• Visiting colleges is the best way of getting to know a school and developing a really good college list.
• “Gut feelings” are important to pay attention to when you visit a campus.
• It’s important to make college visits pleasant, fun experiences rather than over-programmed ordeals you must get through.
• The more schools you visit, the easier it will be for you to differentiate among colleges.
• One of the strongest “demonstrations of interest” to an admissions committee is that you have visited their school.
• It’s better to visit a college when school is in session, not during vacation or exam times. However, visiting a college anytime for any length of time is better than not visiting at all.
• A useful amount of time to spend on a campus is 1/2 day; the ideal time is a weekday, plus a weekend day and night.
• Potential elements of a college visit include:
✔ Taking a campus tour
✔ Stopping by the college admissions office, introducing yourself to the college rep assigned to your school and signing in
✔ Sitting in on classes
✔ Meeting a professor or two
✔ Talking with current students
✔ Checking out extracurricular activities and athletics
✔ Taking a look at the adjacent community or town.
• If you visit a campus when the admissions office is closed, be sure to let them know through an email or personal note that you just visited the campus.
• Talking with current students is one of the best ways of getting a real feel for a campus.
• It’s useful to see various housing arrangements available at a campus.
• One of the best sources of information about any campus is the college newspaper.
• Spending the night in a dorm can be very revealing. But do plan on NOT getting any sleep that night.
• In gaining a true perspective on a particular campus, be aware
✔ The campus tour leader may or may not be representative of the caliber and/or kind of students at a college.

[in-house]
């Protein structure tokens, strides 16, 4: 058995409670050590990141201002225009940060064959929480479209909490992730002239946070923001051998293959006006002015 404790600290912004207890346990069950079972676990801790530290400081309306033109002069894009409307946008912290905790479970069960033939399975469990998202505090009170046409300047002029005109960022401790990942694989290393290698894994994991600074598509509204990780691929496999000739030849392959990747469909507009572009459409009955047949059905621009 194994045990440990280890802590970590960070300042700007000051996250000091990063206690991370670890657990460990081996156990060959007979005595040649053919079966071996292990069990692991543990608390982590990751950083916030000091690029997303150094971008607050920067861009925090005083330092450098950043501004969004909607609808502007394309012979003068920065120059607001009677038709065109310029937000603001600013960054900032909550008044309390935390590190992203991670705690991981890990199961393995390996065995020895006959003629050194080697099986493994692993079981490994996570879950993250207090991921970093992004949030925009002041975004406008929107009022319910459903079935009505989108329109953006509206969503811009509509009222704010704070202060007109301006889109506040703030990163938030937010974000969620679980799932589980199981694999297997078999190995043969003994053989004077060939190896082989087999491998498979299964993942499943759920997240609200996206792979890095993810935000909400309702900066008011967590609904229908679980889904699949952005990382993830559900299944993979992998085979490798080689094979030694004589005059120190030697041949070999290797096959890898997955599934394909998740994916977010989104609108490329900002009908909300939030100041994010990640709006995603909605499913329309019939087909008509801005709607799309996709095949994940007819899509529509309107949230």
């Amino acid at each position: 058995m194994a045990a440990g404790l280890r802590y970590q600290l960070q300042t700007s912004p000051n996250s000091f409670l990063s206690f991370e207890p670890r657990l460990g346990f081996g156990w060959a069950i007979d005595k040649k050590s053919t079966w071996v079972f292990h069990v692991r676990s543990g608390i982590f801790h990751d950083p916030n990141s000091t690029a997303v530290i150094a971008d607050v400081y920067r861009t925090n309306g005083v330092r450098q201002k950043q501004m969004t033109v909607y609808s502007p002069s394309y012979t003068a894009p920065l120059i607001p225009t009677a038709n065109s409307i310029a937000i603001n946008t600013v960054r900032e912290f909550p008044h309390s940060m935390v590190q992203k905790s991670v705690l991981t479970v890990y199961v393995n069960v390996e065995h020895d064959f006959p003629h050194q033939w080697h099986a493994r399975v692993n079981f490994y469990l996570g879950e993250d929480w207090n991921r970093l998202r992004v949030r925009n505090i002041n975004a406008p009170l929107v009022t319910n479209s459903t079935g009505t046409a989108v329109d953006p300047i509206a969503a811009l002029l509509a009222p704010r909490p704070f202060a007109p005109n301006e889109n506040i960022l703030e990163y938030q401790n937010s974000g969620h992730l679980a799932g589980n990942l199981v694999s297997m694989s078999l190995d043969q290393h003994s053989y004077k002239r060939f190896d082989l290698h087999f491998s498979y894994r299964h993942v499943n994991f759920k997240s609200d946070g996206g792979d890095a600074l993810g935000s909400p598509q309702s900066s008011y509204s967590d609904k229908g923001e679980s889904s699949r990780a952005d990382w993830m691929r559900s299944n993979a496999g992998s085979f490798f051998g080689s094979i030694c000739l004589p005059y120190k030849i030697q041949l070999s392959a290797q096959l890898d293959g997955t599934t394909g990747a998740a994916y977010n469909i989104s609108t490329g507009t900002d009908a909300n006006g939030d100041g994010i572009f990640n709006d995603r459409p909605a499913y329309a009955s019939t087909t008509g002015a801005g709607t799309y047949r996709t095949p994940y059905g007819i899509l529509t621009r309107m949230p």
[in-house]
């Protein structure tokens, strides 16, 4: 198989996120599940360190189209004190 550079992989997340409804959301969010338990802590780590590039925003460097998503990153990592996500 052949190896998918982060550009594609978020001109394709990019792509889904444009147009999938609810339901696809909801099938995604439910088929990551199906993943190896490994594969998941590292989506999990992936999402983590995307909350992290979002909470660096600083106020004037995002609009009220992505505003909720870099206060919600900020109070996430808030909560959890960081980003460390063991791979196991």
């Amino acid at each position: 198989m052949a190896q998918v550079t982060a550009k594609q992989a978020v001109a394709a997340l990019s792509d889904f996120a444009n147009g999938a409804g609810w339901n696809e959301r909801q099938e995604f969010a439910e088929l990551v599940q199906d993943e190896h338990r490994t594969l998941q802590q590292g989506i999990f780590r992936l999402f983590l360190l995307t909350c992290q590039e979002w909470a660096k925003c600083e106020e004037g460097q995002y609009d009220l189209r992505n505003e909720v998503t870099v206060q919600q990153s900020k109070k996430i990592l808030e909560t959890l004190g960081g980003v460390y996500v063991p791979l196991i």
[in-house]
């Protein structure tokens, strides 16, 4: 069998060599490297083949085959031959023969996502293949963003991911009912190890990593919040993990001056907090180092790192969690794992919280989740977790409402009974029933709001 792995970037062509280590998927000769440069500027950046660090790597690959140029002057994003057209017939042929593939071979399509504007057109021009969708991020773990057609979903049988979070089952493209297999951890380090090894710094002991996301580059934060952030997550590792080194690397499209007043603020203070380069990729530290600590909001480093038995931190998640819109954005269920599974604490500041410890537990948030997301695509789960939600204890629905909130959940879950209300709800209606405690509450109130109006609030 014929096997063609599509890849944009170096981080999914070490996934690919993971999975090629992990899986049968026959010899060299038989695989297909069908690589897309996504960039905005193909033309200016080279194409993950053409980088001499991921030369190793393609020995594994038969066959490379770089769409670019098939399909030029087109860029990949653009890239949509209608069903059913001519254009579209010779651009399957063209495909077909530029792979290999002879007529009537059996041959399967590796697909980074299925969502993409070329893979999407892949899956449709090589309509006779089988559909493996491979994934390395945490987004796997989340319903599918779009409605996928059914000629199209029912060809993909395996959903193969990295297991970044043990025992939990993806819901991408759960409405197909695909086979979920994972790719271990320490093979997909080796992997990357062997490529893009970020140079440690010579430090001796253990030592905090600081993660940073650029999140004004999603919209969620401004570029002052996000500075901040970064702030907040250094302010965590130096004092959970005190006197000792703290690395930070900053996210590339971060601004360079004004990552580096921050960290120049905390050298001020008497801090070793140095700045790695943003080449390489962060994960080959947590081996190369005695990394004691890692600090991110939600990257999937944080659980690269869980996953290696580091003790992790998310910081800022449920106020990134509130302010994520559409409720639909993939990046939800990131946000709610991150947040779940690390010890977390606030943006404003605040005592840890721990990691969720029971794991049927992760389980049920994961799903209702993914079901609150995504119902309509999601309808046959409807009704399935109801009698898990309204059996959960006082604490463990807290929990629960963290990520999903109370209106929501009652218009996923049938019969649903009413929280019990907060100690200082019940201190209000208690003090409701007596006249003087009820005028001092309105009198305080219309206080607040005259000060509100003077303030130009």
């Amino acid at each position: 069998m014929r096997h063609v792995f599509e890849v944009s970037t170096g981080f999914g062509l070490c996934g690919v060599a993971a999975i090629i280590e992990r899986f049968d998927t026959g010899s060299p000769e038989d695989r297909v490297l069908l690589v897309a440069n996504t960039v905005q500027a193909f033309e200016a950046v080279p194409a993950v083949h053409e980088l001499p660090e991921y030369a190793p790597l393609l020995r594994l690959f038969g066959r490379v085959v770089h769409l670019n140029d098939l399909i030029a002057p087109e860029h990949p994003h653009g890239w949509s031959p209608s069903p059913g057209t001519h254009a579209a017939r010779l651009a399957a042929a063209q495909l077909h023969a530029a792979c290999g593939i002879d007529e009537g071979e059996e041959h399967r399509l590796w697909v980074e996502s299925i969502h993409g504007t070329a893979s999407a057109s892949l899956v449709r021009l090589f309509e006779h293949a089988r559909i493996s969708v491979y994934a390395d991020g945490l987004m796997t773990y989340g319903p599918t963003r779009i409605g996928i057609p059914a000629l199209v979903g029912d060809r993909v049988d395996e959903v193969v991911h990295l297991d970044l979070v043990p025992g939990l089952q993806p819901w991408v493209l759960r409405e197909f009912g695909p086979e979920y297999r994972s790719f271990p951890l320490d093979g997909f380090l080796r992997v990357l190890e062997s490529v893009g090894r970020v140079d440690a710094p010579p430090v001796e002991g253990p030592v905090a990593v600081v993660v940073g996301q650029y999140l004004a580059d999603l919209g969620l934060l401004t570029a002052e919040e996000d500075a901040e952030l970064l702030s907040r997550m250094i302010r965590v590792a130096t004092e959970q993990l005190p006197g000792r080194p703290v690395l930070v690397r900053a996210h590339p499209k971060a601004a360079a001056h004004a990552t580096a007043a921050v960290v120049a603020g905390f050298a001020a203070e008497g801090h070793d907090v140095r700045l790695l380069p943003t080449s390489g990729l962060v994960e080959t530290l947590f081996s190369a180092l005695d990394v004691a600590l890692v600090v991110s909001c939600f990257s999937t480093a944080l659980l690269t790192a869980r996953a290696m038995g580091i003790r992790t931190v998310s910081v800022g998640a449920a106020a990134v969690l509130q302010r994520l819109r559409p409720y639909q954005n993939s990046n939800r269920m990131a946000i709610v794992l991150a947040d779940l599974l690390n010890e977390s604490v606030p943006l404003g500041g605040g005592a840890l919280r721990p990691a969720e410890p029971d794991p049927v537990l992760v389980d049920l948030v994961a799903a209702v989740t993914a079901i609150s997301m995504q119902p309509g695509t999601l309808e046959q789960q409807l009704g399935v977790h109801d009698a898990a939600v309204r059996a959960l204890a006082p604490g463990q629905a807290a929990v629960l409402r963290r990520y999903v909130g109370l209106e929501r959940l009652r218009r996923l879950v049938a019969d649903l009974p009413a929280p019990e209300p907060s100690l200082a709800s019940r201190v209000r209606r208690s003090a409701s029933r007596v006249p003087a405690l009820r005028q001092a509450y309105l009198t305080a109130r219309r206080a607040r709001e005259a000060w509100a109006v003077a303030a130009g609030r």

✔ Likewise, the admissions person leading an information session may or may not be representative of the kind of staff and faculty at a college.
Freshman and sophomore Year
9th and 10 grades are a good time to begin stopping by college campuses as you take family vacations and visit different cities in your home state and in the rest of the U.S. If nothing else, take a “windshield tour “ of a school (i.e., drive around a campus in your car). That alone will tell you a lot. Get exposed to a variety of college types in different geographic locations, with large and small student populations, public and private colleges, famous colleges and little known colleges, schools in cities and some in small towns and rural areas. See how you feel while you are in the different environments and note down what you like and don’t.
11th grade is when to get serious about college visits. If possible, take trips for the sole purpose of visiting colleges during vacation periods, on weekends and during the summer after your junior year. Don’t forget to stop by admissions offices and sign in.
Fall semester, senior year is when you will probably visit colleges to have personal interviews with the different admissions offices. See section on Admissions Interviews.
April, spring semester, is when colleges offer Admit Weekends to students who have been accepted to their schools. This is a very good thing to do if you know what college you want to attend or if you are uncertain about your final choice.
College visits is an arena of college admissions in which parents can and should play a big role. You’ve got the car (or can rent one), the checkbook and the best interests of your child at heart. So whenever you can, throughout your child’s high school career take windshield tours of colleges as you visit different locations in your city, state and the country.
As of your child’s junior year, take trips for the sole purpose of visiting colleges. Nothing can better help your child decide that a college is a good place (or not) than seeing a campus first hand.
And if it’s within your financial wherewithal, encourage and help your senior go on interview trips to colleges when he/she is a senior.